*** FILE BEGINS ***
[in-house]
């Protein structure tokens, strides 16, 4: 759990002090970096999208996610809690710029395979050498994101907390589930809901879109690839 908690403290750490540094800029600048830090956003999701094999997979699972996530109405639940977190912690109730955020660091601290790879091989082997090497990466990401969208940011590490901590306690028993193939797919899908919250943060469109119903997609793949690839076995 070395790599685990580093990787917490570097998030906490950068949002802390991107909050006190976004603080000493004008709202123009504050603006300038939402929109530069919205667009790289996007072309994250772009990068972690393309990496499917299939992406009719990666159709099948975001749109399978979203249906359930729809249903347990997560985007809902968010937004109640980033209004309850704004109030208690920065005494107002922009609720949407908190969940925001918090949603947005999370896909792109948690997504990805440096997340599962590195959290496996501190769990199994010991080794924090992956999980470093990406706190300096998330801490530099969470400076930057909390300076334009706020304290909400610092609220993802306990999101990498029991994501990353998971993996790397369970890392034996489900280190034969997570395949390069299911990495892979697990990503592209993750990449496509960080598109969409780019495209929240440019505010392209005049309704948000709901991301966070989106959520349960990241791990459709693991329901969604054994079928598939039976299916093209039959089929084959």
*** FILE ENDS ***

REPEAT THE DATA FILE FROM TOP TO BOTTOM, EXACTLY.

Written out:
[in-house]
């Protein structure tokens, strides 16, 4: 759990002090970096999208996610809690710029395979050498994101907390589930809901879109690839 908690403290750490540094800029600048830090956003999701094999997979699972996530109405639940977190912690109730955020660091601290790879091989082997090497990466990401969208940011590490901590306690028993193939797919899908919250943060469109119903997609793949690839076995 070395790599685990580093990787917490570097998030906490950068949002802390991107909050006190976004603080000493004008709202123009504050603006300038939402929109530069919205667009790289996007072309994250772009990068972690393309990496499917299939992406009719990666159709099948975001749109399978979203249906359930729809249903347990997560985007809902968010937004109640980033209004309850704004109030208690920065005494107002922009609720949407908190969940925001918090949603947005999370896909792109948690997504990805440096997340599962590195959290496996501190769990199994010991080794924090992956999980470093990406706190300096998330801490530099969470400076930057909390300076334009706020304290909400610092609220993802306990999101990498029991994501990353998971993996790397369970890392034996489900280190034969997570395949390069299911990495892979697990990503592209993750990449496509960080598109969409780019495209929240440019505010392209005049309704948000709901991301966070989106959520349960990241791990459709693991329901969604054994079928598939039976299916093209039959089929084959």